Jack Dragon, Private Eye

September 10, 2007

Sigil. The City of Doors. Nexus to a countless number of ever-changing realities, the axis about which the multiverse spun, the traveler’s port, the sanctuary of fools.

Sigil. Home to thousands of individuals of different races and colors and forms of sentience. Winged folks, scaled folks, the celestial and the demonic, the boring and the arcane, the new and the old.

Sigil. Ruled by the Lady of Pain. The one spot in all the worlds where the Gods hold no sway. The only true neutral ground. (No pun intended.) No outside forces to keep you downtrodden – no salvation to lift you up.

Sigil. The home of yours truly – Jack Dragon, Private Eye.

It’s a good place for a detective to make a living. Lots of business – the city positively breathes mysteries, and there are plenty who’ll pay good money to have them solved.

And I’m just the type of guy they like to solve them. Skilled. Experienced. Subtle.


It’s handy, not having any connections. Being under the radar is appealing, and a good selling point – but also means that no one is gonna cry if I go missing. Which isn’t the end of the world – just something I need to keep in mind.

Helps remind me that some cases might be more trouble then they’re worth, and that I shouldn’t be afraid to say no.

I had that feeling right now, as a matter of fact. The guy sitting in my office had a nervous look to him – like he was less concerned about having a mystery solved, and more interested in starting me on some sort of Quest. Got to be careful about that ’round here – some folks think that just cause you found out the Evil Overlord was making plans to enslave everyone whose name begins with ‘Wallace’, that means you’re the guy what has to stop him.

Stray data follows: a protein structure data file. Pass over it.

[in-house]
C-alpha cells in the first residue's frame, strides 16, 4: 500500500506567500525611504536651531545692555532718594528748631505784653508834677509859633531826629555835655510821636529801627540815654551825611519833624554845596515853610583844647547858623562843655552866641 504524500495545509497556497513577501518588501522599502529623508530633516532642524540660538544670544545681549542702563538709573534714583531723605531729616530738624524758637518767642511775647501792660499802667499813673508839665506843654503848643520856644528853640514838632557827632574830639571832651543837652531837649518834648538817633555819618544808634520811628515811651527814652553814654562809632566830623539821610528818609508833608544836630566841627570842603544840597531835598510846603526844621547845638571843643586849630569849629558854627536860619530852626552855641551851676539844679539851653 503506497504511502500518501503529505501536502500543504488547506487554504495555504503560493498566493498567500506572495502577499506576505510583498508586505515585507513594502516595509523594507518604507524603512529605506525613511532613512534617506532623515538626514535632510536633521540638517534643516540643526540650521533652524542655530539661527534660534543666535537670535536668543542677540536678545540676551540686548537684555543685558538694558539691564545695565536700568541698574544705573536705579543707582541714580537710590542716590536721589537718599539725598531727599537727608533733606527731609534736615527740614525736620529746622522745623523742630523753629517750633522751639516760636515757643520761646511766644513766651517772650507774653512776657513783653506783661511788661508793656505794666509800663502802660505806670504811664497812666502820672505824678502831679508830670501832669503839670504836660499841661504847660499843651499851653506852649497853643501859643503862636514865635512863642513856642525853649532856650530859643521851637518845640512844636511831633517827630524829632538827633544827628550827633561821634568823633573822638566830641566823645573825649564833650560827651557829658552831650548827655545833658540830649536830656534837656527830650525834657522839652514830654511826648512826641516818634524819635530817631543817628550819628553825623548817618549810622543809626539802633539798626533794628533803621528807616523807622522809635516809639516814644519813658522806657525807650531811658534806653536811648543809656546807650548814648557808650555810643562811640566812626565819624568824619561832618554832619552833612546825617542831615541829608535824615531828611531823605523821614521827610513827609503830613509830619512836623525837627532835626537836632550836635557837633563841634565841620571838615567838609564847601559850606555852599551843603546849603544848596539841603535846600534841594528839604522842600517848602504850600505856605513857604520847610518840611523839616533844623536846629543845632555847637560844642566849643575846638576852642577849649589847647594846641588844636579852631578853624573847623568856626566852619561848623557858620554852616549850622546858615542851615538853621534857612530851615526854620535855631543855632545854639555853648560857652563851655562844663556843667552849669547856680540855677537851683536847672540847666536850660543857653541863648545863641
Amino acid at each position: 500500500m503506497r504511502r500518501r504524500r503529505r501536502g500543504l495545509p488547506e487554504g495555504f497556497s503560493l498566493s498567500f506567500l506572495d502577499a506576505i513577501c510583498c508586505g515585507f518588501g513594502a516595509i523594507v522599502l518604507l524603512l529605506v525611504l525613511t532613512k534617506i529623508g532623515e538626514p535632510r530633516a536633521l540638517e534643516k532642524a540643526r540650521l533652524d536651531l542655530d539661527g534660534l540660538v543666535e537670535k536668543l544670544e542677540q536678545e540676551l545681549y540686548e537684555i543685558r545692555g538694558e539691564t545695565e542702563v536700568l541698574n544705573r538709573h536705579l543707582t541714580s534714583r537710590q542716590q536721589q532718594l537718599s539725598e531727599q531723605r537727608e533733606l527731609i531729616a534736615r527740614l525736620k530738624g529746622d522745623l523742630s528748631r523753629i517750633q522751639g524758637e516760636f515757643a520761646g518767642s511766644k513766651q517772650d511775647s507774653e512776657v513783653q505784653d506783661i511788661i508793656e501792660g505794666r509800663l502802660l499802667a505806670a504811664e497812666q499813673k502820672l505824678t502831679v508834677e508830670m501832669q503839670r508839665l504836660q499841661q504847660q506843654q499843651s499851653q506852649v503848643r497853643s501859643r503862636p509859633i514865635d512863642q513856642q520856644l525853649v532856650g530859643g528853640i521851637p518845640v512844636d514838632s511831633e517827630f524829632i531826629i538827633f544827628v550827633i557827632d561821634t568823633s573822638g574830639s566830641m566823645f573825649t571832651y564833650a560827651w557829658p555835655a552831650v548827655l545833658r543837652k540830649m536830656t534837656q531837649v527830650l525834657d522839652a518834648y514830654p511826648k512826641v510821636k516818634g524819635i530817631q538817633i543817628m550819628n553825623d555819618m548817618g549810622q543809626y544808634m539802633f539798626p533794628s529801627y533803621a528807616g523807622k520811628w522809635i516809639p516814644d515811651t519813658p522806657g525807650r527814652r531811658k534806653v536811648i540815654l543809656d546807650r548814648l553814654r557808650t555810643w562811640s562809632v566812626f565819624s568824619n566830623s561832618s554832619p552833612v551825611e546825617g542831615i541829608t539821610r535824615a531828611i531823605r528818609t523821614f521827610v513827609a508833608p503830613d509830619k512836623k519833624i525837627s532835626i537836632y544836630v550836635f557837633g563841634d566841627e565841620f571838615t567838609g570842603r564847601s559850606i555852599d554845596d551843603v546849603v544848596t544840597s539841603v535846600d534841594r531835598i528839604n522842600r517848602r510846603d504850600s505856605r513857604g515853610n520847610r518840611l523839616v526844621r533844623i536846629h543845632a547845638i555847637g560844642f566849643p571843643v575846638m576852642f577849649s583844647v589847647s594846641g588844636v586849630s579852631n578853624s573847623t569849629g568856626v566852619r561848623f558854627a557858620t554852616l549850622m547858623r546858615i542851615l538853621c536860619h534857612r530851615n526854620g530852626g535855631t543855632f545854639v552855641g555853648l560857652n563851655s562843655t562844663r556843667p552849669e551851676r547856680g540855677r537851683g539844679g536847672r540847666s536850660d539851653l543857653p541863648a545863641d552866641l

Me, I hold to the firm belief that you get what you pay for – and not one cent more.

Anyway. All of this is just to say – I should have known better. Should have kicked the guy right back onto the street, no matter how good the money.

But damn if that money wasn’t good.

“Th-this diamond in advance. And four more like it when the job is done. I shouldn’t need to, ah, shouldn’t need to tell you what they are worth. I’m sure a man of your caliber can tell for himself, yes?”

I nodded. One of my talents – knowing the worth of things. Good when on the job – and good for keeping clients honest. The diamond gleaming pridefully on my desk was worth more than some small kingdoms. Even with prices being what they were, here in Sigil… five of them would mean retirement into luxury, no questions asked. As a rule, I don’t tend to trust those who pay in almost-literally priceless gems… but you get priceless enough, and a rule can be broken.

So, the more fool me, I pocketed the diamond, leaned back, and said, “So, what’s the job?”

“Well, there has been an… hmm. That is, there have been complaints from some of the ministries of trade regarding… well… you see, some of the mercenary companies are concerned about the impact on the Blood War, and… ahhhh, perhaps it is just best you see for yourself, yes?”